The Daily Illini

Medical marijuana regulatory proposals met with contention

By Eleanor Black

In one of the first steps of Illinois’ four-year medical marijuana pilot project, a draft of proposed rules was posted online and has caused contention from medical marijuana supporters.

On Jan. 21, the Illinois Department of Public Health posted a 48-page draft of the proposed regulations to show the public how the system may be implemented. 

Already, some of the proposed rules have been met with complaints. The major concerns include the annual application fee of $150, the timeline of the program’s implementation and the potential decision that will have to be made by qualifying patients with firearms.

Though medical marijuana is now legal in Illinois, the program itself likely will not be fully implemented until next year. Applications for medical marijuana patients will not be accepted until September. 

Dan Linn, executive director of Illinois chapter of the National Organization to Reform Marijuana Laws, said the first year of the pilot program will focus on the rule-making and regulation process.

“It’s unfortunate that it takes that long because this is dealing with people’s healthcare and their livelihood, and in all honesty, their survival in some cases,” he said. “Putting the patient applications at the end of the year, I think that gives a little bit more of an honest answer to the patients as to the timeline of this program.”

Claudia Lennhoff, executive director of Champaign County Health Care Consumers, believes that the proposed regulations — particularly the background check — treat potential medical marijuana patients unfairly.

“Those things are just barriers, and they basically treat the patient as if the patient may be a criminal,” she said. “The fact of the matter is, there are other drugs currently prescribed now that are far more highly controlled that don’t impose those kind of requirements on patients.”

Under the proposed regulations, patients must go through a fingerprint-based background check in order to apply for a medical marijuana registry identification card. They must pay for this out of their own pocket, and anyone who has been convicted of a drug felony will not be eligible to receive an ID card.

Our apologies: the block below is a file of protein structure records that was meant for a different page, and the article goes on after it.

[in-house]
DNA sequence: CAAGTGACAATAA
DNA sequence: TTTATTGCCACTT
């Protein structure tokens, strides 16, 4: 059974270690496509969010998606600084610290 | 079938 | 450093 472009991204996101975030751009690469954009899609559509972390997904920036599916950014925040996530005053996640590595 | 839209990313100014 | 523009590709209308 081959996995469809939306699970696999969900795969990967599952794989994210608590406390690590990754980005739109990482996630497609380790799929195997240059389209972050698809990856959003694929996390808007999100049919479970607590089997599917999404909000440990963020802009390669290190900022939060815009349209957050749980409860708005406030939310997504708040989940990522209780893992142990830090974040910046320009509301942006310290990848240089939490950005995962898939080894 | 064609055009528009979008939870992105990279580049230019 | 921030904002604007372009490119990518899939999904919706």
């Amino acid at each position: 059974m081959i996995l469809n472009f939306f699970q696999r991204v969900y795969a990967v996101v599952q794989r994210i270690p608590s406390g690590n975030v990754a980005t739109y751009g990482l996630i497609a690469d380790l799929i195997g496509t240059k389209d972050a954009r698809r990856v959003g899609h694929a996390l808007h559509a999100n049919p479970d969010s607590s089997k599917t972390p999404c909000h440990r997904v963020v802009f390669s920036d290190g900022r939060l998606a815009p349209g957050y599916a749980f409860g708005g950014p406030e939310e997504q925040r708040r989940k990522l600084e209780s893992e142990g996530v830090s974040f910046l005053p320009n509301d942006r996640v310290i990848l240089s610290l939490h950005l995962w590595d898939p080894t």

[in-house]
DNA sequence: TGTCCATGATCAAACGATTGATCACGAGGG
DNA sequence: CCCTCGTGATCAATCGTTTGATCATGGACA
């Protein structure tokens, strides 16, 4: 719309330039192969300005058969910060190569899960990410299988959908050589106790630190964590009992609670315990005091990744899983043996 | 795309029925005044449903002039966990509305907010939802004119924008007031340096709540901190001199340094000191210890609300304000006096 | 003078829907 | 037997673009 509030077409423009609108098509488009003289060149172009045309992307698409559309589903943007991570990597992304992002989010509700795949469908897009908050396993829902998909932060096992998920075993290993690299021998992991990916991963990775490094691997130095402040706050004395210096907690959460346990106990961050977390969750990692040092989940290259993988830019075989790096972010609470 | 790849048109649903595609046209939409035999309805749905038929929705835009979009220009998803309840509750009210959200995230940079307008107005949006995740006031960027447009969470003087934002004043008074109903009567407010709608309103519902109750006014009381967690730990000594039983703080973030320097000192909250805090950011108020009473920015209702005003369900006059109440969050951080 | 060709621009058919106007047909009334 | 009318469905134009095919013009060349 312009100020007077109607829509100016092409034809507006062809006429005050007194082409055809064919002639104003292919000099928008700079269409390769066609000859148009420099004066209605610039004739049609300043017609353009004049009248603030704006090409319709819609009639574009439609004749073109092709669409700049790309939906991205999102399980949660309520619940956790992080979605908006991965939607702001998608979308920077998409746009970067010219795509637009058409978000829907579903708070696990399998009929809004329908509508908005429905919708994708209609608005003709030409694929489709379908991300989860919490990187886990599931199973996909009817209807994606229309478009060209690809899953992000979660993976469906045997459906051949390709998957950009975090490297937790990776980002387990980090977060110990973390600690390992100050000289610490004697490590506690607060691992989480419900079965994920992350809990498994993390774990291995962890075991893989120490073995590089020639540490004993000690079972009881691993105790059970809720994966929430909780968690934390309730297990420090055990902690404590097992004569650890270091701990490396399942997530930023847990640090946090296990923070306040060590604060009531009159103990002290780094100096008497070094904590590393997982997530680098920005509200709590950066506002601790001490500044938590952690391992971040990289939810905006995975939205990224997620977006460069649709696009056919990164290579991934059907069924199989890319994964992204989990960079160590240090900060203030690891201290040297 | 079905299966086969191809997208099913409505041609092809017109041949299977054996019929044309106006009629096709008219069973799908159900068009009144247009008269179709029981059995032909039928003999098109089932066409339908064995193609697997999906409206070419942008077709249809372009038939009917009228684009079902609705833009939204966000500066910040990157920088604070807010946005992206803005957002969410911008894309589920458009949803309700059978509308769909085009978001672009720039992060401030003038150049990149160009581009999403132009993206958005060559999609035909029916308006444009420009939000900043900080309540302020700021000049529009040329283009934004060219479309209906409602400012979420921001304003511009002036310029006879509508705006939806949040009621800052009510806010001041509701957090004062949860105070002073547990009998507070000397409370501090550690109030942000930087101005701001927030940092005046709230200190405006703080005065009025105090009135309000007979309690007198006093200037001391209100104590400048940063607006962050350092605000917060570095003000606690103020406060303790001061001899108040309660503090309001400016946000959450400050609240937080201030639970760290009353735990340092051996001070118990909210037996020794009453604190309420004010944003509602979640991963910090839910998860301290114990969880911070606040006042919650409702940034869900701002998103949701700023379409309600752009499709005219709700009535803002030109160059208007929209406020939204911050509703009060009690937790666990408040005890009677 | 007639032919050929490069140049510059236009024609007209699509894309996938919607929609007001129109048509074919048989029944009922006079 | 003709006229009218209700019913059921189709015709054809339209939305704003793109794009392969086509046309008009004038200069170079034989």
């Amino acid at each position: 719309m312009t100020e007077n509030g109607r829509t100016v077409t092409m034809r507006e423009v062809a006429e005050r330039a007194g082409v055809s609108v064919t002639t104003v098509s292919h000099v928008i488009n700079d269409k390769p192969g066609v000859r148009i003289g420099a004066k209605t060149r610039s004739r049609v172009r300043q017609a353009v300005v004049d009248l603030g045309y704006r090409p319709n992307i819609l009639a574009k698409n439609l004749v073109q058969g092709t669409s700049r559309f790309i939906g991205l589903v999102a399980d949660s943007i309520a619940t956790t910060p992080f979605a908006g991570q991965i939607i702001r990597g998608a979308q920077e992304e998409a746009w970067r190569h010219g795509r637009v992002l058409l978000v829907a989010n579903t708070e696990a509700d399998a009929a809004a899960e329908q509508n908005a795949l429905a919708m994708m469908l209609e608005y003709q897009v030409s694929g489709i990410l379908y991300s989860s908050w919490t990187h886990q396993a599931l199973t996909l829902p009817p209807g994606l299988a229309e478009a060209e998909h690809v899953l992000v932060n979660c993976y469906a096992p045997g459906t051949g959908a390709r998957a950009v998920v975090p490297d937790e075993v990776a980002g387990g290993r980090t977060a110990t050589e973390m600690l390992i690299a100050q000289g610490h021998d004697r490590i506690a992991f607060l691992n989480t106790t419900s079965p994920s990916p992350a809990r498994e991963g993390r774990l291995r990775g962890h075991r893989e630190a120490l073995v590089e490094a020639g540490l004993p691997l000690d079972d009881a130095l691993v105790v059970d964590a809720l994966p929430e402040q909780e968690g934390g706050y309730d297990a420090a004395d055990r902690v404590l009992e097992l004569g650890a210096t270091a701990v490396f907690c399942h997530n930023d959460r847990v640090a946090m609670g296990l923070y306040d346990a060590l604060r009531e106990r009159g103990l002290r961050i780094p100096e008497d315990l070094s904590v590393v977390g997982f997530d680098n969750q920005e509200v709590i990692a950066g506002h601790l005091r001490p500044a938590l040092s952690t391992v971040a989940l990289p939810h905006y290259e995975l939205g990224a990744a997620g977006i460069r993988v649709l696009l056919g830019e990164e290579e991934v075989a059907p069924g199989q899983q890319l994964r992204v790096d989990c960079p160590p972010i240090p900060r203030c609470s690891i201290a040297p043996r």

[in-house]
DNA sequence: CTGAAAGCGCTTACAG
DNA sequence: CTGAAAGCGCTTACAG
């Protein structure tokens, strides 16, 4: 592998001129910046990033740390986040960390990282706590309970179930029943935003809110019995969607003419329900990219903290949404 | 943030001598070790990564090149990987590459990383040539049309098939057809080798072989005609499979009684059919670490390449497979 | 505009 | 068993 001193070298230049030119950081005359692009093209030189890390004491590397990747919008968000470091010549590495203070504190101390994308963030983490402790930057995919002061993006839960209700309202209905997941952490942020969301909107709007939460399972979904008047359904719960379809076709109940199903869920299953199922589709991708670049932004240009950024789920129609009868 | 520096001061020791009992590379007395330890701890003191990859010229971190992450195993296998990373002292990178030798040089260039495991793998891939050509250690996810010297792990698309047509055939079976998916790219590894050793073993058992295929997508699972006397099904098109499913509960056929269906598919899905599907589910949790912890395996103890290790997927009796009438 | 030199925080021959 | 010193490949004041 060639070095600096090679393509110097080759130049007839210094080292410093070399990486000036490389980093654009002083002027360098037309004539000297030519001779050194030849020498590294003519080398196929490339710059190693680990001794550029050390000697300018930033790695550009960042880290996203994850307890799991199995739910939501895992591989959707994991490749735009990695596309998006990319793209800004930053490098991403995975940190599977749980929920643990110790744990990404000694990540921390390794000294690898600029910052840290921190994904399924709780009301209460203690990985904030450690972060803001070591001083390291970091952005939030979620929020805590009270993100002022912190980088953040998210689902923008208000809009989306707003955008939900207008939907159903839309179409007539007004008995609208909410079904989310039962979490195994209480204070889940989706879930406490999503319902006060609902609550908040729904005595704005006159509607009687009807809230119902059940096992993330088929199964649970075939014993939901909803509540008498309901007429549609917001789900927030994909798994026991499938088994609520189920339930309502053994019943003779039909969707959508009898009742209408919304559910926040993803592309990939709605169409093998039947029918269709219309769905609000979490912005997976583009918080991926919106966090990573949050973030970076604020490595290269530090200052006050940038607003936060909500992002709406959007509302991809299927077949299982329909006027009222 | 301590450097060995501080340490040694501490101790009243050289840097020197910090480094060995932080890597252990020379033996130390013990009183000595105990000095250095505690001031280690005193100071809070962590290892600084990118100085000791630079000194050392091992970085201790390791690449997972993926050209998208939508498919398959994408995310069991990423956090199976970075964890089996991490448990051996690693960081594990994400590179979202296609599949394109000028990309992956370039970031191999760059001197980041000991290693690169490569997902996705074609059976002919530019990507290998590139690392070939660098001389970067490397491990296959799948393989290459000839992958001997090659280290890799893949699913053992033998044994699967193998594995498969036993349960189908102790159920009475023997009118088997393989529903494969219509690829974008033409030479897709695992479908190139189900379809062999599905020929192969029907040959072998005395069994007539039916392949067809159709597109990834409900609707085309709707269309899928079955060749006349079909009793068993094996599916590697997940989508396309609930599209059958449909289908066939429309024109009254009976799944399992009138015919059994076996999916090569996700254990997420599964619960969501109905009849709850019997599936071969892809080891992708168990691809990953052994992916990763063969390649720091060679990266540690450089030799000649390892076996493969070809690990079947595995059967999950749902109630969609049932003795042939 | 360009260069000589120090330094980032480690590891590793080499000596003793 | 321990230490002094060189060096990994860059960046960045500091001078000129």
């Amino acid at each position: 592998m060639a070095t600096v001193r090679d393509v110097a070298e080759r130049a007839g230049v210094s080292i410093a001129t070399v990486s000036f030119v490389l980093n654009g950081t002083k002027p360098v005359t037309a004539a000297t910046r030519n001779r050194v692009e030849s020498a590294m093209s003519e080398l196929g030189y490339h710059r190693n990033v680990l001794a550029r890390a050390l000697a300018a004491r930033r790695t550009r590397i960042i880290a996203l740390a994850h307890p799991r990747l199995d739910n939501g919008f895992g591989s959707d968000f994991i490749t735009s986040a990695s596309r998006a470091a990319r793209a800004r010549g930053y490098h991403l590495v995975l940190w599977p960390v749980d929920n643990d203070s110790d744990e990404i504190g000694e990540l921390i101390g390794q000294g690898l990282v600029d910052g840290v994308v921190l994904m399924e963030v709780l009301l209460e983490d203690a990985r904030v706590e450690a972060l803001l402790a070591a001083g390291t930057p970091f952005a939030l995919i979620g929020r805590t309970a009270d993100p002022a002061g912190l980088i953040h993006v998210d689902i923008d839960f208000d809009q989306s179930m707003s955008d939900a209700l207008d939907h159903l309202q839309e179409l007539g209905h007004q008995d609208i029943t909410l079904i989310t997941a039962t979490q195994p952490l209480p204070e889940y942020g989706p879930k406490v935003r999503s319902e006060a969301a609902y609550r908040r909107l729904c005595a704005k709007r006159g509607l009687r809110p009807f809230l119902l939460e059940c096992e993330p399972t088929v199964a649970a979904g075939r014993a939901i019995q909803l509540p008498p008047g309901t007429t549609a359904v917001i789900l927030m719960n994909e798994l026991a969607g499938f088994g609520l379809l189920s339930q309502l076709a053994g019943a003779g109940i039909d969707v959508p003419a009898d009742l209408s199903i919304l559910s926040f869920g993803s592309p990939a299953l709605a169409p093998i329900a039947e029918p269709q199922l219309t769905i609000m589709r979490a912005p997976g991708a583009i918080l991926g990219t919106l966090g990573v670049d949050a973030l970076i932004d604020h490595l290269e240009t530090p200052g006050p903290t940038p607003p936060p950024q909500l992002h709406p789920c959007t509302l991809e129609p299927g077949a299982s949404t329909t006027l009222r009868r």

Linn said the strict regulations that Illinois has already implemented or proposed were necessary to get the bill passed in the first place.

“It was one of those situations where we needed this program to be as restrictive as it is so we could pass this law,” he said. “It’s just now that we have this law, it’s not going to help as many people as it really could have, or help as many people as soon as it could have due to its restrictive nature.”

Both Linn and Lennhoff said discussion surrounding the rule that would prevent medical marijuana patients from owning firearms has been particularly contentious.

Aleksander Dapkus, senior in LAS, president of Illini on Target, a recreational shooting registered student organization, said the regulation may have come about due to stigmas attached to marijuana.

“I just don’t see why the two (gun control and medical marijuana) should be related,” he said. “They seem to be different issues, and I don’t think one has an effect on the other in the real world.”

He added that implementing the rule would deny patients treated by medical marijuana their right to defend themselves.

“Why do they have less of a right to defend themselves than anyone else? That’s sort of what this law does,” Dapkus said. “They’re trying to get better health-wise, but in doing that, they must put themselves at a higher risk.”

Linn also mentioned some aspects of the draft that were positive, such as the medical cannabis advisory board made up of eight doctors and one patient or patient advocate — though he thinks there should be more of a balance — and the time at which the draft itself was released. He said there had been talk that the proposed rules would not be released until late February or early March.

The Illinois Department of Public Health has opened up the floor for the public to make any comments or suggestions to the proposal, which may help address any issues and concerns.

Though Linn believes IDPH will change very little from what is being proposed, he said there is still a chance for change if enough people take issue with a specific rule.

“I think it gives an appearance of transparency, and it gives a mechanism for feedback from the community and from the state,” said Linn. “You’re going to need a lot of people commenting that something bothers them and they don’t think that should be in there.”

Overall, Lennhoff believes that potential patients for the medical marijuana program are being treated in a discriminatory manner.

“If a physician makes a decision working with a patient that this is the best treatment for that person, then why should there be all these things that prevent the physician from being able to treat the patient the best way possible?” Lennhoff said.

Eleanor can be reached [email protected]

Editor’s note: A previous version of this article misspelled Claudia Lennhoff’s name as Claudia Lenhoff. The Daily Illini regrets the error.

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